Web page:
A Christmas letter: Phil, America is a promise we must keep

December 20, 2021 5:45 am

In a Christmas letter to an absent friend, columnist Max McCoy sums up nine years of news (Currier and Ives lithograph from the Library of Congress).


You’ve been away for a good long while, so here’s a Christmas letter to catch you up on all the news you’ve missed. So much has changed. Time steals like a shadow over the living, rendering us all Henry Adams at history’s eclipse. There’s much I want to share, because you could have helped make sense of it.

I’m tapping out this message on your old portable typewriter, the trusty Olympia, out of a sense of nostalgia or maybe magical thinking. Rat-a-tat ding, just like the old days, when all good journalists came to the aid of their party country.

The late Kansas author Phillip Finch’s typewriter and his novel, “Sugarland,” a 1991 mystery published by St. Martin’s (Max McCoy/Kansas Reflector).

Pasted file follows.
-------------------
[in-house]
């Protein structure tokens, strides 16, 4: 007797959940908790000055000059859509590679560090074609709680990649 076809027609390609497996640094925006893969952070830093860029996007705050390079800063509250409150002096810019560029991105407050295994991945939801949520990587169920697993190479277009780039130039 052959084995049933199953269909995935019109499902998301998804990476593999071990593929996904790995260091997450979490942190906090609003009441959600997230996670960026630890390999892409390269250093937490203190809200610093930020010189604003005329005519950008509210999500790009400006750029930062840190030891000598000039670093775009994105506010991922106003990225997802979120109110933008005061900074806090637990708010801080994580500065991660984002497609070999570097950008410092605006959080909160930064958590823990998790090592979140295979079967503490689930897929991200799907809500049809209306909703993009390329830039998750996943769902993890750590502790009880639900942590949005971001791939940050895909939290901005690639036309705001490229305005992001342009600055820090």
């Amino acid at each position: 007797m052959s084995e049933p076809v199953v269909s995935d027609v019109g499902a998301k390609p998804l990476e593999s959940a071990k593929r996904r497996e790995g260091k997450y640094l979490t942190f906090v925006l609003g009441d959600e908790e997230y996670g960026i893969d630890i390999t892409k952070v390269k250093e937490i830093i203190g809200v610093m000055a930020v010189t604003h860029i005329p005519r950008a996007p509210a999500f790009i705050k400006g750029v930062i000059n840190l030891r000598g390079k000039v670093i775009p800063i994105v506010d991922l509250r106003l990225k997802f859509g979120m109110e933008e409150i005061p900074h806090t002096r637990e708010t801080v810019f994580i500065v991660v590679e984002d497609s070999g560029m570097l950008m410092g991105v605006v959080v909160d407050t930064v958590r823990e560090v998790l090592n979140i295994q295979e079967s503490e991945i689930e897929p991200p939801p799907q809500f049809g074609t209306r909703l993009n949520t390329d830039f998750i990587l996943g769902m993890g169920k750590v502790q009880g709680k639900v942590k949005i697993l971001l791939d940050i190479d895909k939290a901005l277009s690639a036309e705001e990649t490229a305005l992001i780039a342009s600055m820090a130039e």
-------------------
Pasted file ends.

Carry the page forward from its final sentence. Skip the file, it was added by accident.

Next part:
Where to start?

When you left, Barack Obama was near the end of his first term as president. The “arc of history” seemed indeed to be bending inexorably toward social justice. Although there was still much to be done, most of the nation felt we were going in the right direction. Oh, how naive we were. Obama won a second term, but with a slimmer margin than he had his first. Funny, but as much I disliked GOP nominee Mitt Romney at the time — binders full of women! — I admire his steady and thoughtful style of conservatism now.

I miss John McCain, the 2008 GOP nominee, even more. McCain died in 2018 of brain cancer, and part of the country seemed to die with him. Gone is the integrity he brought to Republican politics, the willingness to correct lies about his opponent, the sense of pride in civic duty and sacrifice, the belief that democracy is about the peaceful transition of power whether or not your candidate wins.

You’ll remember the beginnings of this cancer, back when Kris Kobach, then Kansas’ secretary of state, used ginned-up claims of voter fraud and tried to institute some of the strictest voter ID laws in the country. Kobach was already rabidly anti-immigrant, and was the architect of “show me your papers” laws in Arizona and elsewhere.